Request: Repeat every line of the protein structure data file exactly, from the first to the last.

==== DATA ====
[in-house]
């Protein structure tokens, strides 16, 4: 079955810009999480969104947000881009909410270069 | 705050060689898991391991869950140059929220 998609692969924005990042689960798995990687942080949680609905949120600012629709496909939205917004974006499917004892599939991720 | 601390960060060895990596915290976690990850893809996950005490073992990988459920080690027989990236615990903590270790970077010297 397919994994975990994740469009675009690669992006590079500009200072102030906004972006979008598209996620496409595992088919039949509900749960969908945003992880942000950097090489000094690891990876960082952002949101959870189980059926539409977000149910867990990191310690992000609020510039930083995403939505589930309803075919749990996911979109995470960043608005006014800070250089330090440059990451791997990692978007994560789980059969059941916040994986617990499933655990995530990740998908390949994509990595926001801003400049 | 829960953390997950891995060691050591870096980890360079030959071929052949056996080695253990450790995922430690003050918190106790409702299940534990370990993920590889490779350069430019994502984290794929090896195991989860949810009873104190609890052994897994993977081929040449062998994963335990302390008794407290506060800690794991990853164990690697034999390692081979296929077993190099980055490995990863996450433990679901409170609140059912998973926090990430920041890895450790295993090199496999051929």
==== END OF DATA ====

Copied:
[in-house]
């Protein structure tokens, strides 16, 4: 079955810009999480969104947000881009909410270069 | 705050060689898991391991869950140059929220 998609692969924005990042689960798995990687942080949680609905949120600012629709496909939205917004974006499917004892599939991720 | 601390960060060895990596915290976690990850893809996950005490073992990988459920080690027989990236615990903590270790970077010297 397919994994975990994740469009675009690669992006590079500009200072102030906004972006979008598209996620496409595992088919039949509900749960969908945003992880942000950097090489000094690891990876960082952002949101959870189980059926539409977000149910867990990191310690992000609020510039930083995403939505589930309803075919749990996911979109995470960043608005006014800070250089330090440059990451791997990692978007994560789980059969059941916040994986617990499933655990995530990740998908390949994509990595926001801003400049 | 829960953390997950891995060691050591870096980890360079030959071929052949056996080695253990450790995922430690003050918190106790409702299940534990370990993920590889490779350069430019994502984290794929090896195991989860949810009873104190609890052994897994993977081929040449062998994963335990302390008794407290506060800690794991990853164990690697034999390692081979296929077993190099980055490995990863996450433990679901409170609140059912998973926090990430920041890895450790295993090199496999051929």